Objective: To determine the prevalence of confirmatory use of spirometry in patients admitted to a tertiary-care facility with the diagnosis of chronic obstructive pulmonary disease (COPD), including those with respiratory failure, and compare that to the use of confirmatory 2-dimensional echocardiography (2-D echo) in patients admitted with the diagnosis of congestive heart failure (CHF), to determine preferential confirmatory testing practices.
Setting: Academic tertiary-care hospital.
Methods: A 6-month retrospective review of charts of patients with a primary or secondary discharge diagnosis of COPD, respiratory failure, and CHF, using the appropriate International Classification of Diseases, Ninth Revision, Clinical Modification codes. Pulmonary function and echocardiography laboratory databases were reviewed to determine if the patients had had spirometry or 2-D echo performed during the 8 years prior to the study period.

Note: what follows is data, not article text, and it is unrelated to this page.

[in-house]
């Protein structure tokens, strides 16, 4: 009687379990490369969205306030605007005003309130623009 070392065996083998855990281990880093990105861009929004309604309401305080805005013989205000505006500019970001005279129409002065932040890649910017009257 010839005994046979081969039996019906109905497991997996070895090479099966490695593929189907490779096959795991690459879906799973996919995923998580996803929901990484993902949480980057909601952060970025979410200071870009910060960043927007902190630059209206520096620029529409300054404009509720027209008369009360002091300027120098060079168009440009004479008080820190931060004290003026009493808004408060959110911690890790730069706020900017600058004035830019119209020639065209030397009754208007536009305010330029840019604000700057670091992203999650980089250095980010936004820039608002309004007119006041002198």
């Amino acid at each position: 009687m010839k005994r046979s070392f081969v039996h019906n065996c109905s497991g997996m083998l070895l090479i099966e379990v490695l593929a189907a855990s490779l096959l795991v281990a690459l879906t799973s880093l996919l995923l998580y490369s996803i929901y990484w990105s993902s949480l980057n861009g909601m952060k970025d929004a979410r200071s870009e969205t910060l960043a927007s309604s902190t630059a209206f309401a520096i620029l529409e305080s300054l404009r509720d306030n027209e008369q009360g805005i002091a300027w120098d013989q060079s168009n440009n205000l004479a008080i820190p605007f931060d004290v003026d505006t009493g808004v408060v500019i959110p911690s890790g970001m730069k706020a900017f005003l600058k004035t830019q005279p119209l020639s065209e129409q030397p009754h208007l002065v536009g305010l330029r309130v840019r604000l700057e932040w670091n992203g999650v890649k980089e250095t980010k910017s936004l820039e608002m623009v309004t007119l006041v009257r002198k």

Results: Five hundred fifty-three patients were discharged with the diagnosis of COPD, and 173 patients (31%) had had spirometry. In contrast, 789 patients had the diagnosis of CHF, and a larger proportion of them (619 patients, 78%) had had 2-D echo (p < 0.001). Only 35% of the patients with respiratory failure and COPD had spirometry performed. There were a total of 219 patients with concomitant diagnoses of COPD and CHF. A majority of them (48%) had a 2-D echo as the only confirmatory test, 74 (34%) had both tests performed, 4 (2%) had spirometry only, and 36 (16%) had neither test performed. Of the patients with a diagnosis of COPD who had spirometry, 30% had spirometry findings consistent with restrictive or normal physiology.
Conclusions: A large proportion of patients hospitalized with the diagnosis of COPD have never had a confirmatory test, including those with presumably advanced disease. Compared to patients with CHF, patients with COPD are less likely to have had the confirmatory test performed, even when both conditions coexist. Many patients with the clinical diagnosis of COPD have an inconsistent physiologic diagnosis. To impact the increasingly important problem of COPD, we must raise awareness of the need to confirm its diagnosis and severity with spirometry.